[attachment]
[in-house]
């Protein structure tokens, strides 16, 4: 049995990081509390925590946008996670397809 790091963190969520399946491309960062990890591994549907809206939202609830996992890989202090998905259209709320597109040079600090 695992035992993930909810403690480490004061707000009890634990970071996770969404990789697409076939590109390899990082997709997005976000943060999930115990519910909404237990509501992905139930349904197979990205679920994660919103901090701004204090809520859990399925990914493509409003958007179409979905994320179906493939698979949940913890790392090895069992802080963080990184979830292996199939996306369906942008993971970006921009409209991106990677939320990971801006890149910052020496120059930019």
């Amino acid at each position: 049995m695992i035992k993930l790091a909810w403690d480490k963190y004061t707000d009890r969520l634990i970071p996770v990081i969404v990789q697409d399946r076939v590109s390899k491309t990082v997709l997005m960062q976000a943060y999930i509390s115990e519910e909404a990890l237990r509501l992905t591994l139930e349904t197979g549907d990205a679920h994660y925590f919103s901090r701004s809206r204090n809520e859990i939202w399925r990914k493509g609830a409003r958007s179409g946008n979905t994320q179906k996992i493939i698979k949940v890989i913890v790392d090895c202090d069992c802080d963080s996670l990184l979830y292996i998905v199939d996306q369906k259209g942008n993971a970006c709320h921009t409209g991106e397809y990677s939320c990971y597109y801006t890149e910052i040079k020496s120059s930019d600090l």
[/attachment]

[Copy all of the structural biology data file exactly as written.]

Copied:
[in-house]
């Protein structure tokens, strides 16, 4: 049995990081509390925590946008996670397809 790091963190969520399946491309960062990890591994549907809206939202609830996992890989202090998905259209709320597109040079600090 695992035992993930909810403690480490004061707000009890634990970071996770969404990789697409076939590109390899990082997709997005976000943060999930115990519910909404237990509501992905139930349904197979990205679920994660919103901090701004204090809520859990399925990914493509409003958007179409979905994320179906493939698979949940913890790392090895069992802080963080990184979830292996199939996306369906942008993971970006921009409209991106990677939320990971801006890149910052020496120059930019």
């Amino acid at each position: 049995m695992i035992k993930l790091a909810w403690d480490k963190y004061t707000d009890r969520l634990i970071p996770v990081i969404v990789q697409d399946r076939v590109s390899k491309t990082v997709l997005m960062q976000a943060y999930i509390s115990e519910e909404a990890l237990r509501l992905t591994l139930e349904t197979g549907d990205a679920h994660y925590f919103s901090r701004s809206r204090n809520e859990i939202w399925r990914k493509g609830a409003r958007s179409g946008n979905t994320q179906k996992i493939i698979k949940v890989i913890v790392d090895c202090d069992c802080d963080s996670l990184l979830y292996i998905v199939d996306q369906k259209g942008n993971a970006c709320h921009t409209g991106e397809y990677s939320c990971y597109y801006t890149e910052i040079k020496s120059s930019d600090l």